Background to the Child Safe Standards
In December 2015, the Victorian Parliament passed legislation which aims to improve the way organisations prevent and respond to child abuse in Victoria. Compulsory minimum standards now apply to organisations that provide services for children to help protect children from all forms of abuse. The child safe standards form part of the Victorian Government’s response to the Betrayal of Trust Inquiry. The child safe standards aim to drive cultural change in organisations that provide services for children so that protecting children from abuse is embedded in everyday thinking and practice.
The child safe standards will apply to organisations from 1 January 2016 in phases:
Phase 1: Organisations regulated or funded by government that provide services for children will be required to work towards compliance with the standards from 1 January 2016
Phase 2: Organisations that provide services for children that have limited or no funding or regulatory relationship with government will be required to comply from 1 January 2017
A relevant organisation is one that exercises care, supervision or authority over children, whether as part of its primary function or otherwise. This includes:
- churches and religious bodies
- education and care services (i.e., childcare centres, family day care,
- kindergartens, outside school hours care services)
- licensed children's services such as occasional care services
- schools and other educational institutions
- boarding schools and student hostels
- ·out-of-home care services
- community service organisations providing services for children
- hospitals and other health services
- government agencies or departments providing services for children
- municipal councils (e.g., those that deliver Maternal and Child Health services)
- sporting groups and youth organisations.
In complying with the child safe standards an applicable entity or individual carrying on a business to which the standards apply must include the following principles as part of each standard:
- promoting the cultural safety of Aboriginal children
- promoting the cultural safety of children from culturally and/or linguistically diverse backgrounds
- promoting the safety of children with a disability.
To create and maintain a child safe organisation, an applicable entity or individual carrying on a business to which the standards apply must have:
- strategies to embed an organisational culture of child safety, including through effective leadership arrangements
- a child safe policy or statement of commitment to child safety
- a code of conduct that establishes clear expectations for appropriate behaviour with children
- screening, supervision, training and other human resources practices that reduce the risk of child abuse by new and existing personnel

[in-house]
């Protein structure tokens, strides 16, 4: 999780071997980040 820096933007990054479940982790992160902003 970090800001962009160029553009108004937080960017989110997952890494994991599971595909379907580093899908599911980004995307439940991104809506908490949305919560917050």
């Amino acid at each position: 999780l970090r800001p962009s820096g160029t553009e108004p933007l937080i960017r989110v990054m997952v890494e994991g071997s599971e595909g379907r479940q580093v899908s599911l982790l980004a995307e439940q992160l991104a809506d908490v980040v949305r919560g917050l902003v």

- processes for responding to and reporting suspected child abuse
- strategies to identify and reduce or remove risks of child abuse
- strategies to promote the participation and empowerment of children.
What are the implications for playgroups?
It is Playgroup Victoria’s interpretation that Child Safe standards apply to:
b) funded supported playgroups
c) roster playgroups
d) playgroups that engage volunteers (that attend without a child in their care)
Community playgroups, those run by and for parents, will not be compelled to comply with the standards as parents attend with their children. However, if the playgroup has a volunteer that attends regularly, without a child in their care, it is strongly recommended that the playgroup has a policy that requires volunteers to have a current WWC. It is beneficial for everyone that participates in playgroup to have an understanding of the context of the legislation, to understand the risks and legal responsibilities, and develop appropriate policies and procedures relevant to their playgroup.
It’s worthwhile for any organisation that works with children, whatever state it’s in, to work to the new Victorian standards. Any organisation that receives funding to operate Supported Playgroups or employs a facilitator or engages a volunteer leader, should be aware of the implications of the Child Safe standards, check their organisation’s current position, ensure that the playgroup employees and volunteers are covered under relevant policies and procedures and be working towards compliance
As the Victorian Inquiry’s Betrayal of Trust report highlighted, merely having policies in place does not guarantee child safety. Organisations must ensure all relevant people (volunteers, contractors and staff) have the knowledge, skills and capability required to create, implement and follow appropriate systems and processes.
- A child-safe policy and a code of conduct are two essential documents for any organisation whose volunteers, employees or contractors come into contact with children.
- Develop and implement a child-safe policy and code of conduct
- Embed an organisational culture of child safety,
- Provide induction/training in recognising and responding to child abuse
- Maintain adequate records of child safety issues
- Clearly communicate child safety policies and procedures to all staff, volunteers, children and families
- Communicate your child-safe statement in community languages
- Have processes for responding to and reporting suspected child abuse
Child Safe Policy for Playgroups Sample
Further supplementary guidance materials, including toolkits and templates are available on the DHHS and CCYP website.